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Collection

An image of Large charger with design of phoenix and flowering plants in the centre and flower and animal pattern around it by Arita ware

Arita ware

(Japan  – )

Title
Large charger with design of phoenix and flowering plants in the centre and flower and animal pattern around it
Other titles:
Imari ware charger
Charger
Place of origin
AritaJapan
Period
Edo (Tokugawa) period 1615 - 1868 → Japan
Year
19th century
Media category
Ceramic
Materials used
porcelain with underglaze blue, overglaze enamel and gilding
Dimensions

8.2 x 59.0 cm

Signature & date
Not signed. Not dated.
Credit
Gift of Professor R. Clough 1985
Accession number
179.1985
Location
Upper Asian gallery
Further information

Although in Japan the term Imari ware designates both blue-and-white and enamel decorated wares, in the West the term has generally referred to porcelains densely decorated in enamels, such as this. In the centre it features a design of phoenix and flowering plants, with a flower and animal pattern around it. The large shallow shape of a charger made it well suited to pictorial decoration. Most dishes were hung on the wall rather than used.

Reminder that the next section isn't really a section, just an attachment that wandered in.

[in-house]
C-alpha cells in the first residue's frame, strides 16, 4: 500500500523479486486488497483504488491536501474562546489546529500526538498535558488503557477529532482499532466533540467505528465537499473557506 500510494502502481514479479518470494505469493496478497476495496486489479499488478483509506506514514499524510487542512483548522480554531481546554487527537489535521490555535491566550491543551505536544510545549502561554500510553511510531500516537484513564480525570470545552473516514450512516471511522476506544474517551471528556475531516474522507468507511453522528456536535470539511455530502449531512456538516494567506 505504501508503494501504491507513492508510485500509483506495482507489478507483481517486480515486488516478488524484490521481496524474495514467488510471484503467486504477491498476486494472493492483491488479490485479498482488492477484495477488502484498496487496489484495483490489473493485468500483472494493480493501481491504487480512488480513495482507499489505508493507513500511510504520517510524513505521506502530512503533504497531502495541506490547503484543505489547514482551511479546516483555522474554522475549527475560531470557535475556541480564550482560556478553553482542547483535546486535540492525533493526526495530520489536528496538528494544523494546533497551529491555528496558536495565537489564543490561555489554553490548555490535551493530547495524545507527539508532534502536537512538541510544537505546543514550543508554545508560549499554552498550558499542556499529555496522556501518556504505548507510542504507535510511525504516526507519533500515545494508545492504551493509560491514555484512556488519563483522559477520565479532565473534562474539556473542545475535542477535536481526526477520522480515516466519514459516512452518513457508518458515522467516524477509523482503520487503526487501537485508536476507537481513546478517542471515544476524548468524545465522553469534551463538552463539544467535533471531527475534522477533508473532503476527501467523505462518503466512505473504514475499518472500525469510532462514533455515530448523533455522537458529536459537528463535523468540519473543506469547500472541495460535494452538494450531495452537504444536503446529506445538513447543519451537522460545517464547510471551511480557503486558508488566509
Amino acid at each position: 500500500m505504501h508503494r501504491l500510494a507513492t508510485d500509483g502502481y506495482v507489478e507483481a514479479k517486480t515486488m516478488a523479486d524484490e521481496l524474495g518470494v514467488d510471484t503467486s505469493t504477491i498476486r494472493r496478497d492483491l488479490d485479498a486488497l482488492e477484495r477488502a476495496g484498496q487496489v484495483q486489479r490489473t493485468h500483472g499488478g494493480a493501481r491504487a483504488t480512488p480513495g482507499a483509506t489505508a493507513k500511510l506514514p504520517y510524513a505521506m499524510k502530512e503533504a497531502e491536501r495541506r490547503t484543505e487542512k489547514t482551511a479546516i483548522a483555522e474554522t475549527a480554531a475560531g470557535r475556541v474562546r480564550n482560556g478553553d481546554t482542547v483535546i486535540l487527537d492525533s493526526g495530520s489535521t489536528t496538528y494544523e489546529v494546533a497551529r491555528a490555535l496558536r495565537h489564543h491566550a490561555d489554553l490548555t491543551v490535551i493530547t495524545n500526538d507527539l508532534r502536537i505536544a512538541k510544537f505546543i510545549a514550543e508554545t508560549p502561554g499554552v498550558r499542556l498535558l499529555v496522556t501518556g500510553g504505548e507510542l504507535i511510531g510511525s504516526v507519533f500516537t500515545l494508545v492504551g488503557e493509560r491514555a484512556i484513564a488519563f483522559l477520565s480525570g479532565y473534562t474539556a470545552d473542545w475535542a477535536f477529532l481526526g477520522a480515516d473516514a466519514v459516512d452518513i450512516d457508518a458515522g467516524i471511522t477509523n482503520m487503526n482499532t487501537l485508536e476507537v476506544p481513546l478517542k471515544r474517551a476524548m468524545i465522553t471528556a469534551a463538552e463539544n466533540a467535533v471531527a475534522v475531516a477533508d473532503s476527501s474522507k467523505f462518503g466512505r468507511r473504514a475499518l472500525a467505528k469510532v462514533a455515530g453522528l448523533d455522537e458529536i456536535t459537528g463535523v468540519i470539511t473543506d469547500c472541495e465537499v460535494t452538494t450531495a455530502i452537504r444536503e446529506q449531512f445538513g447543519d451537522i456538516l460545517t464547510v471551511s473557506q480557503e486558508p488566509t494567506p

The Asian Collections, AGNSW, 2003, pg.264.

Arita ware or Imari ware?

Arita ware (porcelain made around the Arita region) is commonly referred to as 'Imari ware' both in Japan and overseas because porcelain products from the region were transported to domestic and overseas markets through the port of Imari, approximately 15km north of Arita. For the sake of consistency, all porcelain works produced during the Edo period in the Art Gallery of New South Wales collection are catalogued according to the production site, e.g. Arita ware and Hasami ware.

Imari itself was home to the Nabeshima ware, exclusively produced at the Ôkawachi kilns for official use of the ruling Nabeshima clan. With the establishment of the Meiji government in 1868 the independent fiefs of the Edo period were replaced by prefectures in 1871, and the Ôkawachi kilns entered the free market. The term 'Imari ware' (or Ôkawachi ware) now applies to works produced in Imari from 1871 to the present.

Bibliography (1)

Jackie Menzies (Editor), The Asian Collections Art Gallery of New South Wales, 'Ceramics', Sydney, 2003, 264 (colour illus.).